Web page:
Last week, Mexican government forces clashed with cartel members in a deadly scene at the airport in Culiacán, Sinaloa. The shootouts, which followed a government operation to apprehend Ovidio Guzmán, son of drug kingpin Joaquin "El Chapo" Guzmán, left a reported 30 people dead. Other towns in Sinaloa saw upticks in cartel violence after Ovidio Guzmán's arrest.
One interventionist congressman thinks the solution is American military might. Speaking about the cartel violence, Rep. Mike Waltz (R–Fla.) told Fox News host Maria Bartiromo on Sunday that "we need to go on offense against them" since "the cartels are destabilizing our neighbor" and "running our border." Waltz said that he'll introduce "legislation to authorize the use of military force against these cartels."
That wouldn't involve sending U.S. troops the fight the cartels, Waltz stipulated—but an American military response might include "cyber, drones, intelligence assets, naval assets." It echoes a pitch from former President Donald Trump last week to "take down the cartels" by ordering "the Department of Defense to make appropriate use of special forces, cyber warfare, and other overt and covert actions."
There are plenty of reasons to be skeptical about Waltz's plan. For one, an authorization for the use of military force (AUMF) would give the president a blank check to put American assets on the line in a conflict where Congress hasn't declared war. Per the Constitution, the president has no authority to declare war, and only Congress can authorize and appropriate funds for a conflict. Though AUMFs often explicitly pertain to only one conflict or country, presidents have manipulated them to justify a bevy of unrelated military engagements. A cartel-related AUMF could very well see some mission creep.
Those concerns aside, Waltz thinks the U.S. has a proven track record when it comes to fighting drug cartels. "We've done this before," he told Bartiromo. "Back in the '80s when the cartels in Colombia were shooting down planes, killing members of Congress, about to take over the entire Colombian government, we had Plan Colombia then. We had special operations training."
Plan Colombia, a Clinton administration strategy to cut drug trafficking and promote development in the country, was costly and yielded mixed results (no thanks to its mission creep, as it shifted to focus more on counterterrorism). The U.S. had spent "about $12 billion in bilateral aid to implement Plan Colombia" since 2000, according to a 2021 Congressional Research Service report. As Cato Institute Policy Analyst Daniel Raisbeck has written for Reason, "Plan Colombia's anti-narcotics element was an unqualified failure" and guerrilla fighters "still control large swathes of the cocaine business." The realities of using American military assets to beat back violent actors tied to the drug trade simply don't bode well for Waltz's plan.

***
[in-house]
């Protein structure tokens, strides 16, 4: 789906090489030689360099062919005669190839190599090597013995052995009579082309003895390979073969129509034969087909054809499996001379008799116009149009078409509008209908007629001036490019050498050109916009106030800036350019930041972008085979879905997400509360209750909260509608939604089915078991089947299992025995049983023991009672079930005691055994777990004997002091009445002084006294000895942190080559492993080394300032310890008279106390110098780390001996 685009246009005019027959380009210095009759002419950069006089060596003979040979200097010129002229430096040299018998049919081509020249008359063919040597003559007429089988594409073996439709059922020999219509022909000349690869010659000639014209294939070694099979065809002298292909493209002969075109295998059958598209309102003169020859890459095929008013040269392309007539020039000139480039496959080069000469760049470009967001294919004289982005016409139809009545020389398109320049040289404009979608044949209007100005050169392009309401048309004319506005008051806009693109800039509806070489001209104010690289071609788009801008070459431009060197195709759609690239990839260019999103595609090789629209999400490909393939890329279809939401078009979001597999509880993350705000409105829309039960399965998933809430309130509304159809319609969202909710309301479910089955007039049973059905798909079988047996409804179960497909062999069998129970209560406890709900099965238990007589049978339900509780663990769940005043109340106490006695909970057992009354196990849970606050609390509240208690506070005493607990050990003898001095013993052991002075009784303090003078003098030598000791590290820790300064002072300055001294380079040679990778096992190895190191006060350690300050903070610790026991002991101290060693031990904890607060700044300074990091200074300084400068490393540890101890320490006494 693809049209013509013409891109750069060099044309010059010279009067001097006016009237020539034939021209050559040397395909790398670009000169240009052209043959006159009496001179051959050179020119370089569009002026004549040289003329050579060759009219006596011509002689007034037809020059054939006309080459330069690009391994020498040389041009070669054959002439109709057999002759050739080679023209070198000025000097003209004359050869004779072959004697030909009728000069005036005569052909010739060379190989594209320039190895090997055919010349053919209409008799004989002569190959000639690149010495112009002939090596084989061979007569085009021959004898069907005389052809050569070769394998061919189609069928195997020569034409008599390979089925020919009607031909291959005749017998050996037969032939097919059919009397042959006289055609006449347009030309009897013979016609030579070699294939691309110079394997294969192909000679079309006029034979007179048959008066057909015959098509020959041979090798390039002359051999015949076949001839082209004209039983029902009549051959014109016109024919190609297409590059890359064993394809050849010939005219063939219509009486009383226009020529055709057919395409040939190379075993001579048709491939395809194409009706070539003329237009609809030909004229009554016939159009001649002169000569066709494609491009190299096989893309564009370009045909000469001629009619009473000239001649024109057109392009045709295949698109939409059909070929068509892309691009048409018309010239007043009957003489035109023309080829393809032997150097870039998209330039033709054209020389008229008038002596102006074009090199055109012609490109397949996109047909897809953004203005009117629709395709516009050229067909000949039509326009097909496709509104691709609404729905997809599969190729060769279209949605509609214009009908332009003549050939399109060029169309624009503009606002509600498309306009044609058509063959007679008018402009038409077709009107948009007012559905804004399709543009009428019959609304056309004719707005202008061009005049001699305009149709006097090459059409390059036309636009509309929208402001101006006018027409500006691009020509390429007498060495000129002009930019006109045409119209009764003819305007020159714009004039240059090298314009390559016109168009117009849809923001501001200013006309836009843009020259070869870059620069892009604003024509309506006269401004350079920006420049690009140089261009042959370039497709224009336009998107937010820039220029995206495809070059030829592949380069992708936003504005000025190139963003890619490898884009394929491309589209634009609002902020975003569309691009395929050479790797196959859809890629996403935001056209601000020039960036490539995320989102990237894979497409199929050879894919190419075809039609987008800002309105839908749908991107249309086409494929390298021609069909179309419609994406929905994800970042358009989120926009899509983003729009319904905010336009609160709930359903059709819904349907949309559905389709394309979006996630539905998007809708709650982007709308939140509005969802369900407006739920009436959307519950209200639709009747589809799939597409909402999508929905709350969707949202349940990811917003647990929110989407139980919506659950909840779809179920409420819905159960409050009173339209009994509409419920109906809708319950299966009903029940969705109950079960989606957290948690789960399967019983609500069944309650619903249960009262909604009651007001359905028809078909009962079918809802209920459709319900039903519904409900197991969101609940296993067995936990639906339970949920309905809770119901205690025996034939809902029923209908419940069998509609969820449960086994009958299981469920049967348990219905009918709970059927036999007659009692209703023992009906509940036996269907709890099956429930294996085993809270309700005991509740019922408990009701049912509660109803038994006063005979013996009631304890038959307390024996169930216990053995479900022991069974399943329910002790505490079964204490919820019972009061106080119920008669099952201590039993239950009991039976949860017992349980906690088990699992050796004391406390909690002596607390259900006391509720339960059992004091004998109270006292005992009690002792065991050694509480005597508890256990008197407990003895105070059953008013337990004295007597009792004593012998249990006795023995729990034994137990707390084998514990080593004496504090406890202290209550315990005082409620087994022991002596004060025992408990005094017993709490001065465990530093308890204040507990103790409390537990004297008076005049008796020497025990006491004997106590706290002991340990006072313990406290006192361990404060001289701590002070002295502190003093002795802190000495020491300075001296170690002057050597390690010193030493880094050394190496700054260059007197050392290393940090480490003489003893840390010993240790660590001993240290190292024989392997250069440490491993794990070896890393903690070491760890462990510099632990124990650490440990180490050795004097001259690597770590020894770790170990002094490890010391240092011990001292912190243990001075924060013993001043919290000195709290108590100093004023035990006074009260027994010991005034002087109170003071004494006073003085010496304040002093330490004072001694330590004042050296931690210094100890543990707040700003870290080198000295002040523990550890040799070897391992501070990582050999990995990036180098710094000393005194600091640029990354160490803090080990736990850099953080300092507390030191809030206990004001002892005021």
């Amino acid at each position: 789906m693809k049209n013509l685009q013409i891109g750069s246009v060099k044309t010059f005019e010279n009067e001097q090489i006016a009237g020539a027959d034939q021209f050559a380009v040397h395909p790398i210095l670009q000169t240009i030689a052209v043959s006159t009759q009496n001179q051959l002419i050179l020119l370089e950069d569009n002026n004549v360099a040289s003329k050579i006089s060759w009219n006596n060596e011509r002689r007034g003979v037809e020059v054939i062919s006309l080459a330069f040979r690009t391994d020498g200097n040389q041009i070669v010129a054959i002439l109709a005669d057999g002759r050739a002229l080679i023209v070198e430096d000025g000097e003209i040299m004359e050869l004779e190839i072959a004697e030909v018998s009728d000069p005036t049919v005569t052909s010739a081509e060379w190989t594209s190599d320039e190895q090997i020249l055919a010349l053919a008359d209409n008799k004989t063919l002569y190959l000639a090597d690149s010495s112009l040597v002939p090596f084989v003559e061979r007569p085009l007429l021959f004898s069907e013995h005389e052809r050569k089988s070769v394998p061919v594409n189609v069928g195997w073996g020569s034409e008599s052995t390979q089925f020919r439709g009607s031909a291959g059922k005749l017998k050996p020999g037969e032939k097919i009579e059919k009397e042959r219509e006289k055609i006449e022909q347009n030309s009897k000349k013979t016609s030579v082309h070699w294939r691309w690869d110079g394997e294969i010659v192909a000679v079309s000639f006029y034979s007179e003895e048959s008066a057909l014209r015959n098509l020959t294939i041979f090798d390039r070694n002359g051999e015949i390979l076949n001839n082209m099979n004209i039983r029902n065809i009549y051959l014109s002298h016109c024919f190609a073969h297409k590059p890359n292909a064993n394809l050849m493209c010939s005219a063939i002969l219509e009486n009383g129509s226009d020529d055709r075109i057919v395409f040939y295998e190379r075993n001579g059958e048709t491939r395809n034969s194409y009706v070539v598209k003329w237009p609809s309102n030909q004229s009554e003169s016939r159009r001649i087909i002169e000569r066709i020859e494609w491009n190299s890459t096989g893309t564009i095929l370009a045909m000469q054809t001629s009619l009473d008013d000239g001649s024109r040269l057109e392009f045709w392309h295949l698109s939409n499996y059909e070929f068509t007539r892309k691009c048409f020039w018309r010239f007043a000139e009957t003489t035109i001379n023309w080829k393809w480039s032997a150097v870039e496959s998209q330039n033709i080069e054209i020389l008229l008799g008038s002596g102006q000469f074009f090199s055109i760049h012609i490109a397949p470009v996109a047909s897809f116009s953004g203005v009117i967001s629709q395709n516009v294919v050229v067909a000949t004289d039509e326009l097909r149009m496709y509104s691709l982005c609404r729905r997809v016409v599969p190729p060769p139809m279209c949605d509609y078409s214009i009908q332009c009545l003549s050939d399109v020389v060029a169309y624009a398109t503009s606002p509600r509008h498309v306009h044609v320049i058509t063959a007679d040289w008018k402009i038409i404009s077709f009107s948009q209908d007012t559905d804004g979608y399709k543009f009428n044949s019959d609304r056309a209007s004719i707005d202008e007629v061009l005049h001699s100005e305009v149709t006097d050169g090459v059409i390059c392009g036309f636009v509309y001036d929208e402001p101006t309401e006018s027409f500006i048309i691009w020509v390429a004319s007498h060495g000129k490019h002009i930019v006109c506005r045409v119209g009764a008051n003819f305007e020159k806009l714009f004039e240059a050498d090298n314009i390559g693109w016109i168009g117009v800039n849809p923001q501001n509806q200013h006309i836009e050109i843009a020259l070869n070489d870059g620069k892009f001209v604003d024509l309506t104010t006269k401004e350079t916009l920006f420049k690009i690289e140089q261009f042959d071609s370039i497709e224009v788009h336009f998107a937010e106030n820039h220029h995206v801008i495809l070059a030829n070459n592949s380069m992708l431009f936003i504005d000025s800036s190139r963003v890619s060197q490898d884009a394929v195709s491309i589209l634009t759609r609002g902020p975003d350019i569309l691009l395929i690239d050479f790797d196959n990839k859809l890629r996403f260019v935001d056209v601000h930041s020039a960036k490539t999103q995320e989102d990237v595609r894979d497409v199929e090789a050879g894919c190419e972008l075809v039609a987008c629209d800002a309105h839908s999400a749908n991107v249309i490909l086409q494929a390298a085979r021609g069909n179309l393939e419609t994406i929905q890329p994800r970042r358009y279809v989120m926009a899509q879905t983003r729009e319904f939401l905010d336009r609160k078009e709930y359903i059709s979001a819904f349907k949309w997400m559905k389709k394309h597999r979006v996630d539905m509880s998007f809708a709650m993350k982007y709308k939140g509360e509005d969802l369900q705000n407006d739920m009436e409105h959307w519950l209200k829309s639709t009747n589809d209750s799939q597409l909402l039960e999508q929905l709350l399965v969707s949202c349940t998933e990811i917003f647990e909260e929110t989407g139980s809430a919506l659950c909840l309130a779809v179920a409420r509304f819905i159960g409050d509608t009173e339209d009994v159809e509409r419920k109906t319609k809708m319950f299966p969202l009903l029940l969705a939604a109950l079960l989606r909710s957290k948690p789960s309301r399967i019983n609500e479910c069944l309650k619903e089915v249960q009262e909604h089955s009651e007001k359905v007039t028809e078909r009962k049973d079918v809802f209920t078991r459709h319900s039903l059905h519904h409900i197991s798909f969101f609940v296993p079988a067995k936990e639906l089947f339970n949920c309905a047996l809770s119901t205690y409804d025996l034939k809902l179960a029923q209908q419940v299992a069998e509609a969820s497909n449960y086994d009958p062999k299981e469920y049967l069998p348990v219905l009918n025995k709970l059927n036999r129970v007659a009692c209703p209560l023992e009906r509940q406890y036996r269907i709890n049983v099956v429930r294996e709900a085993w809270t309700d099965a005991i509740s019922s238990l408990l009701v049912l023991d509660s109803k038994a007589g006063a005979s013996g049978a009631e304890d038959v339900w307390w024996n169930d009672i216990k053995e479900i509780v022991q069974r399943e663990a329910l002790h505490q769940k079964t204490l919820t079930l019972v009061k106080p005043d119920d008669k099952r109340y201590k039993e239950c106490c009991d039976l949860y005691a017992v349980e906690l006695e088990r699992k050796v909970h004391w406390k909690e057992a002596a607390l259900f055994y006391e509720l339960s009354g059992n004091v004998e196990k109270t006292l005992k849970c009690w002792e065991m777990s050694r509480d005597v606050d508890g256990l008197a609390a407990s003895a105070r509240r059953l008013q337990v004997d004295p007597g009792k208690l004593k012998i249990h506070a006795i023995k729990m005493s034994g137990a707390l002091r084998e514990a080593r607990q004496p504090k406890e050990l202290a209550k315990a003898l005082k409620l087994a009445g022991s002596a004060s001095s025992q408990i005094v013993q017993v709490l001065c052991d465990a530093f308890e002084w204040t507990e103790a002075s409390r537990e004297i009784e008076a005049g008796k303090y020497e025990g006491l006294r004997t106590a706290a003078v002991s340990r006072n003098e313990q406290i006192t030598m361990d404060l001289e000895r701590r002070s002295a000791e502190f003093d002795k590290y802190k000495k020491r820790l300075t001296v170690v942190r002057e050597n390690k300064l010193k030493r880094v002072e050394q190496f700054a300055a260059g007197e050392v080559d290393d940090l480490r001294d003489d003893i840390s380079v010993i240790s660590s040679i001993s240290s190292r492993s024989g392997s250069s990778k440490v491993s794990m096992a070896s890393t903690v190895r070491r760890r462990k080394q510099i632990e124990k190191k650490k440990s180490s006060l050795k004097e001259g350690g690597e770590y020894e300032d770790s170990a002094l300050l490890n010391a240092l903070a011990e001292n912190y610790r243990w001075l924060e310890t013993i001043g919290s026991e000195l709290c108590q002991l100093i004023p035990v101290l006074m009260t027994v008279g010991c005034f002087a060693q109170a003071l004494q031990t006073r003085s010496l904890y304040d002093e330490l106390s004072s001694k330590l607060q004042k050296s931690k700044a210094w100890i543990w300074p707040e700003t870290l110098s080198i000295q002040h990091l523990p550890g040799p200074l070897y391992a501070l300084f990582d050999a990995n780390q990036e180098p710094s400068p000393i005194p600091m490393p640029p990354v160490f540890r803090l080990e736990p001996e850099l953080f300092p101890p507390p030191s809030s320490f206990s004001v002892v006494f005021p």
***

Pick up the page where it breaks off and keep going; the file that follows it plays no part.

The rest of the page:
Representatives should rebuff Waltz's effort to entrench the U.S. military in yet another conflict and instead continue ongoing efforts to repeal other AUMFs. Last June, the House voted to repeal the 1957 and 1991 AUMFs, which authorized the president to fight communist influence in the Middle East and enter the Gulf War in Iraq, respectively. Those measures didn't advance. A measure to repeal the 2002 AUMF—which authorized the president to use force against Saddam Hussein in Iraq—was eventually stripped from the National Defense Authorization Act for 2023. The 2001 AUMF continues to undergird U.S. military involvement two decades after its adoption, despite some legislative repeal efforts.
Putting American military assets on the line in Mexico—even if no U.S. troops are involved—would be a mistake. The president shouldn't have more tools at his disposal to recklessly enter foreign conflicts, and members of Congress would only be giving him a blank check to meddle in Mexico's affairs by adopting an AUMF.